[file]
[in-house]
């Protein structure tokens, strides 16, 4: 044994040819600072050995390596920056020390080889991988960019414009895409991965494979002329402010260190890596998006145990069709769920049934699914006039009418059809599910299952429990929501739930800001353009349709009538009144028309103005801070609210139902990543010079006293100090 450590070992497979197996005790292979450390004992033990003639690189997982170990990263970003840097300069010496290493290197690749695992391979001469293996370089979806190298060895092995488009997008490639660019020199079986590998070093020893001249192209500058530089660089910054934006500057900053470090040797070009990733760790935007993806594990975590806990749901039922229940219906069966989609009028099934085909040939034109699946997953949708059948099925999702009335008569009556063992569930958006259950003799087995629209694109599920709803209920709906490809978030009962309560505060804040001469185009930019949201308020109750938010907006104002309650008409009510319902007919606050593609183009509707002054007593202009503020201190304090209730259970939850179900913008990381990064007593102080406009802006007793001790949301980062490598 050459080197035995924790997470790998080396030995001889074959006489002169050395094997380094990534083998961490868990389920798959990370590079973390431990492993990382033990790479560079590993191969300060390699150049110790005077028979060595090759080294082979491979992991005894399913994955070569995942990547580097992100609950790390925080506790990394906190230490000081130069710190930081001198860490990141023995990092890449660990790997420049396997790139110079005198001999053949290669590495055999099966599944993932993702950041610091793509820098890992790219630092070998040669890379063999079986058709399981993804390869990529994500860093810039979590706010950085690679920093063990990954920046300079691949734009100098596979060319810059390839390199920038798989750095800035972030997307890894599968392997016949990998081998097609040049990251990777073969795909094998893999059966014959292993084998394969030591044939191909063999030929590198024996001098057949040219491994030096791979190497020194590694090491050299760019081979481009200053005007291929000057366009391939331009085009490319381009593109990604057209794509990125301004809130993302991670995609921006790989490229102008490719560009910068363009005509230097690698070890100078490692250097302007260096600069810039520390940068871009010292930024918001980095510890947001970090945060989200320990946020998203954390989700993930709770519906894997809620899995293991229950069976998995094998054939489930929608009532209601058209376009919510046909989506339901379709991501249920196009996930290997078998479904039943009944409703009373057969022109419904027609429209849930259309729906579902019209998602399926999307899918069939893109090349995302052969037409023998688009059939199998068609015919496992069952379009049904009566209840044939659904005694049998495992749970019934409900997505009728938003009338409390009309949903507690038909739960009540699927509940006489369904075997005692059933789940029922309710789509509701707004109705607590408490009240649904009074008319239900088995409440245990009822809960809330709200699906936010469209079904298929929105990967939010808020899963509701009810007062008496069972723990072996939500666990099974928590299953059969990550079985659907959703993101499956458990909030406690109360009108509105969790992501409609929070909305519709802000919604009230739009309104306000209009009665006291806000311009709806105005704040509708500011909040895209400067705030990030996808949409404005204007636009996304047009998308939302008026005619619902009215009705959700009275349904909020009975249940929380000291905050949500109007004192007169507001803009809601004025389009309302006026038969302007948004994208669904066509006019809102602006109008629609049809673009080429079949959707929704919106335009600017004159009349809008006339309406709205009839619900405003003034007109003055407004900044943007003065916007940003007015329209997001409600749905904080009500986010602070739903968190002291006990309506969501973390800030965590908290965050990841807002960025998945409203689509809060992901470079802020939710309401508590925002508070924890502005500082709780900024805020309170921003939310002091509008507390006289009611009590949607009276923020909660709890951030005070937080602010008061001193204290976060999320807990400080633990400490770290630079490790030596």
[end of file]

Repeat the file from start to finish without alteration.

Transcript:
[in-house]
């Protein structure tokens, strides 16, 4: 044994040819600072050995390596920056020390080889991988960019414009895409991965494979002329402010260190890596998006145990069709769920049934699914006039009418059809599910299952429990929501739930800001353009349709009538009144028309103005801070609210139902990543010079006293100090 450590070992497979197996005790292979450390004992033990003639690189997982170990990263970003840097300069010496290493290197690749695992391979001469293996370089979806190298060895092995488009997008490639660019020199079986590998070093020893001249192209500058530089660089910054934006500057900053470090040797070009990733760790935007993806594990975590806990749901039922229940219906069966989609009028099934085909040939034109699946997953949708059948099925999702009335008569009556063992569930958006259950003799087995629209694109599920709803209920709906490809978030009962309560505060804040001469185009930019949201308020109750938010907006104002309650008409009510319902007919606050593609183009509707002054007593202009503020201190304090209730259970939850179900913008990381990064007593102080406009802006007793001790949301980062490598 050459080197035995924790997470790998080396030995001889074959006489002169050395094997380094990534083998961490868990389920798959990370590079973390431990492993990382033990790479560079590993191969300060390699150049110790005077028979060595090759080294082979491979992991005894399913994955070569995942990547580097992100609950790390925080506790990394906190230490000081130069710190930081001198860490990141023995990092890449660990790997420049396997790139110079005198001999053949290669590495055999099966599944993932993702950041610091793509820098890992790219630092070998040669890379063999079986058709399981993804390869990529994500860093810039979590706010950085690679920093063990990954920046300079691949734009100098596979060319810059390839390199920038798989750095800035972030997307890894599968392997016949990998081998097609040049990251990777073969795909094998893999059966014959292993084998394969030591044939191909063999030929590198024996001098057949040219491994030096791979190497020194590694090491050299760019081979481009200053005007291929000057366009391939331009085009490319381009593109990604057209794509990125301004809130993302991670995609921006790989490229102008490719560009910068363009005509230097690698070890100078490692250097302007260096600069810039520390940068871009010292930024918001980095510890947001970090945060989200320990946020998203954390989700993930709770519906894997809620899995293991229950069976998995094998054939489930929608009532209601058209376009919510046909989506339901379709991501249920196009996930290997078998479904039943009944409703009373057969022109419904027609429209849930259309729906579902019209998602399926999307899918069939893109090349995302052969037409023998688009059939199998068609015919496992069952379009049904009566209840044939659904005694049998495992749970019934409900997505009728938003009338409390009309949903507690038909739960009540699927509940006489369904075997005692059933789940029922309710789509509701707004109705607590408490009240649904009074008319239900088995409440245990009822809960809330709200699906936010469209079904298929929105990967939010808020899963509701009810007062008496069972723990072996939500666990099974928590299953059969990550079985659907959703993101499956458990909030406690109360009108509105969790992501409609929070909305519709802000919604009230739009309104306000209009009665006291806000311009709806105005704040509708500011909040895209400067705030990030996808949409404005204007636009996304047009998308939302008026005619619902009215009705959700009275349904909020009975249940929380000291905050949500109007004192007169507001803009809601004025389009309302006026038969302007948004994208669904066509006019809102602006109008629609049809673009080429079949959707929704919106335009600017004159009349809008006339309406709205009839619900405003003034007109003055407004900044943007003065916007940003007015329209997001409600749905904080009500986010602070739903968190002291006990309506969501973390800030965590908290965050990841807002960025998945409203689509809060992901470079802020939710309401508590925002508070924890502005500082709780900024805020309170921003939310002091509008507390006289009611009590949607009276923020909660709890951030005070937080602010008061001193204290976060999320807990400080633990400490770290630079490790030596």